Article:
North Jefferson News, Gardendale, AL

January 27, 2011

Stuck on Band-Aids

By Steve Mullenix
North Jefferson News

Jan. 26, 2011 — When you make a boo-boo, what is the instant cure all?   Everyone knows it’s a Band-Aid, but have you ever wondered if they are really effective or just cosmetic?  

First and foremost, a Band-Aid covers the injury. You know the old saying “out of sight, out of mind.” We know that that works well with kids. When you can’t see the blood or scratch, it doesn’t hurt as much.

Band-Aids do serve a function to protect and keep a cut or scrape from getting dirty, which can be beneficial.

Band-Aids have changed a lot over the years from their humble beginning. Today, you can purchase Band-Aids treated with antibiotic cream, and even a liquid Band-Aid formulation.  

Let’s look at the history of the Band-Aid. Back in the 1860s, a British surgeon named Sir Joseph Lister pioneered sanitary operating room procedures. In many hospitals, if the injury or disease didn’t get you, the surgery probably would.  Deaths as a result of the complications of surgery were over 90 percent. Doctors operated with bare hands, in street clothes on sawdust covered floors (it absorbed the blood, and was easy to clean up), and just washed the surgical tools off with water.

Sir Lister was concerned about the germs and gave a talk about it at a medical conference. Only one person seemed to be interested, a Missouri physician named Joseph Lawrence. Dr. Lawrence went back to his office and created an anti-bacterial solutions he called “Listerine” in honor of Lister.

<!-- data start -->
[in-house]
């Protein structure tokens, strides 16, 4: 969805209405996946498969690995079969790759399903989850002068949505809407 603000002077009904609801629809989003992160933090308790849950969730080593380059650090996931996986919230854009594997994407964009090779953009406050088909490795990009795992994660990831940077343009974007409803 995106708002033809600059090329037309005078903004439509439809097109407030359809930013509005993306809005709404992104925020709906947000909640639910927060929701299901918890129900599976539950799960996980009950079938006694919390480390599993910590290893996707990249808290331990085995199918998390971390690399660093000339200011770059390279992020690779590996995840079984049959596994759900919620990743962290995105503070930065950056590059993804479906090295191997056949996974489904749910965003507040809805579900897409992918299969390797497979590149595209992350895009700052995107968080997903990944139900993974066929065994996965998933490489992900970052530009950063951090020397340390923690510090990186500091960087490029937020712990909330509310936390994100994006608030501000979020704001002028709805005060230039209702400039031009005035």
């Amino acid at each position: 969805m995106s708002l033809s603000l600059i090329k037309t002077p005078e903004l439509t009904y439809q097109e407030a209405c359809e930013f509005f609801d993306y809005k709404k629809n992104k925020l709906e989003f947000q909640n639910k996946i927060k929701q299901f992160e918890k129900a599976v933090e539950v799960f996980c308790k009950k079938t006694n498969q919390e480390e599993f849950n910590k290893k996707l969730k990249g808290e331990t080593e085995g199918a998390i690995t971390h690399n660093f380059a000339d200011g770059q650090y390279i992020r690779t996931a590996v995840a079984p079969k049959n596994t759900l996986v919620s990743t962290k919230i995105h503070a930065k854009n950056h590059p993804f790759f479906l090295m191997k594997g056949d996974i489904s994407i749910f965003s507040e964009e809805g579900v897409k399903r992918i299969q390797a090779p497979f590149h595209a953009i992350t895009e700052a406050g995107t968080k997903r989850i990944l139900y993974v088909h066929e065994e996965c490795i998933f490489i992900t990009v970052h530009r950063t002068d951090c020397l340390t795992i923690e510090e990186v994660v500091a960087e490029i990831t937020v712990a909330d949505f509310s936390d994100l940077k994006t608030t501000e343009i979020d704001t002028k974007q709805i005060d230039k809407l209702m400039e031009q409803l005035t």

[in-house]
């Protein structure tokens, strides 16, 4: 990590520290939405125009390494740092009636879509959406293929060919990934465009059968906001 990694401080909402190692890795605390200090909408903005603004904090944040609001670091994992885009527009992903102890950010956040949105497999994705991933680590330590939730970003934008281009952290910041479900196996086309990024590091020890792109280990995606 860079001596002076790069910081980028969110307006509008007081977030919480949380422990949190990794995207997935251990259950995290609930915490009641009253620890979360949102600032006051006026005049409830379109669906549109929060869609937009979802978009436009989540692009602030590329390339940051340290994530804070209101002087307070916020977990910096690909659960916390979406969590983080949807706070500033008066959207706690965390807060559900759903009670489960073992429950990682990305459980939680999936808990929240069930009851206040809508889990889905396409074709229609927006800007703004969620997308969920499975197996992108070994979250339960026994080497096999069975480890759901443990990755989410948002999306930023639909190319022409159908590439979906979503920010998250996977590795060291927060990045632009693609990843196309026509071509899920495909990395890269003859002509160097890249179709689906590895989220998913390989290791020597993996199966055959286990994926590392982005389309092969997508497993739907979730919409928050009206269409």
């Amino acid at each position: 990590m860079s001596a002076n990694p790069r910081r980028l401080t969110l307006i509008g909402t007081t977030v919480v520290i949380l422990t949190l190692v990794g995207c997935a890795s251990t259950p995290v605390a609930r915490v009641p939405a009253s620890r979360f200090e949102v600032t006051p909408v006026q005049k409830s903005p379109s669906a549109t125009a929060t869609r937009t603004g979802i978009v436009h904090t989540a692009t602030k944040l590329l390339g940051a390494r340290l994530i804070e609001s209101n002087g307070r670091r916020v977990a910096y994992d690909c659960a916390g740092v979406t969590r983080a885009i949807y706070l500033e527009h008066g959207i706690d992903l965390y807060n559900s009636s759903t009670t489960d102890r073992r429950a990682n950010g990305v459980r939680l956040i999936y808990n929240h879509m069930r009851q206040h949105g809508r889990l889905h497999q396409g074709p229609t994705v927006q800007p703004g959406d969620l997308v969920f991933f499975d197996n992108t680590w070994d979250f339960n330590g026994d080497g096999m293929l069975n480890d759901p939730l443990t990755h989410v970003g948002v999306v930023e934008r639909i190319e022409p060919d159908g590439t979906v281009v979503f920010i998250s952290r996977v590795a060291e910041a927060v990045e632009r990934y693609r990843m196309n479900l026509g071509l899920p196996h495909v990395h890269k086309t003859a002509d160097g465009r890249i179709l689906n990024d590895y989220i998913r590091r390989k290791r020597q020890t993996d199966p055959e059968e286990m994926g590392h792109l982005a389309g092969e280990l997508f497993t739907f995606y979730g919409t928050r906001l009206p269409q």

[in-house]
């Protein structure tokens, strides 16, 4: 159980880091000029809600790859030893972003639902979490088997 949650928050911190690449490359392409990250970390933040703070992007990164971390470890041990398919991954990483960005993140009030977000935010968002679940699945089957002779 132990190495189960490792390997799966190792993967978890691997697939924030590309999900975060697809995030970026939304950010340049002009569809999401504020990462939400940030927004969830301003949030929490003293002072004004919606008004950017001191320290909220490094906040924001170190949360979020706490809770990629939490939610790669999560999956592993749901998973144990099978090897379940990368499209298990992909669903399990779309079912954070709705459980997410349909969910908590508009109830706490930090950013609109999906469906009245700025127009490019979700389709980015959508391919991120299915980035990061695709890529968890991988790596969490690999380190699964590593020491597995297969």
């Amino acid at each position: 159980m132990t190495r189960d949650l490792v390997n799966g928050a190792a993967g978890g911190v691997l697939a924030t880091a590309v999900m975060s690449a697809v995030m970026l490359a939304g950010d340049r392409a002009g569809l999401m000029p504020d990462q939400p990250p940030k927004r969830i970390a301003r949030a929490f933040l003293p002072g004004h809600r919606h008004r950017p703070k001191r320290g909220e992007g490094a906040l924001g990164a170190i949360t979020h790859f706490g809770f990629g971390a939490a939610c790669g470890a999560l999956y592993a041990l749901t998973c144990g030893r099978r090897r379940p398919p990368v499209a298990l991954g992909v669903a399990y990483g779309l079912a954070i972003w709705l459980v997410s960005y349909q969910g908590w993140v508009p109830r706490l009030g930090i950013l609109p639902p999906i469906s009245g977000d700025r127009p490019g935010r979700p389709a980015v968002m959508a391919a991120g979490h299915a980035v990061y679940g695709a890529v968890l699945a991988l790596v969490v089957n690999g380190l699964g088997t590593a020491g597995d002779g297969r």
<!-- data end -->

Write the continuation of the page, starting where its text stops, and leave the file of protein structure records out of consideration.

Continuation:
About this time, a pharmacist in Brooklyn, N.Y., named Robert Johnson and his two brothers decided to start a company to sell large dry cotton and gauze dressing. They came up with the name of the company as Johnson & Johnson.  Sound familiar?

They too shared Dr. Lawrence’s concern for germ-free surgical supplies. They developed, packed, and shipped their germ-resistant packages, guaranteeing sterility until opened.

An interesting side note is the next product they developed and marketed was baby powder.  It is also still around today.

Around 1920, an employee of Johnson & Johnson named Earl Dickson developed the Band-Aid for his accident-prone wife, Josephine. Earl attached a small piece of surgical gauze to the center of strips of surgical tape to help his wife. He was tired of bandaging his wife’s fingers with big thick gauze and tape.  

A co-worker encouraged him to pitch it to upper management; however they initially dismissed the idea. Earl was determined, and pitched it again. He demonstrated the ease that one could apply the bandage by himself. This time, management took the idea and ran with it.  

The first original band aid was quite large — over 2 inches wide by 18 inches long, each of which was hand made. Needless to say, the first few years of sales were dismal.  

The sale of Band-Aids was slow until Johnson & Johnson decided to give Boy Scout Troops free Band-Aids as a publicity gimmick. By 1924, Band-Aids were machine made. Sales skyrocketed.  In 1939, they were advertised as being sterile. In 1958, they were made with plastic adhesive (tape) strips.

Johnson & Johnson created and expanded the Band-Aid line to appeal to children by adding popular characters to the strips, like Superman, Batman, and today, Hello Kitty and Dora the Explorer.  

The long running jingle “I am stuck on Band-Aid” was written by Barry Manilow.

Band-Aids are as much a part of Americana as apple pie, baseball and other brand name products like Kleenex and Oscar Mayer. In 1942, Band-Aids were a part of the war effort, as hundreds of thousands were sent overseas.

Band-Aids have been included on NASA missions, even the one to the moon.  Band-Aids are available in a multitude of sizes, colors, shapes and designs. You can rest assured for that next boo-boo, there will be a Band-Aid of the right size, and it will make the hurt go away.

So what happened to Earl? Earl was made a vice president and later gained a seat on the board of directors. He retired in 1957 and passed away in 1961, probably leaving a very wealthy accident-prone widow.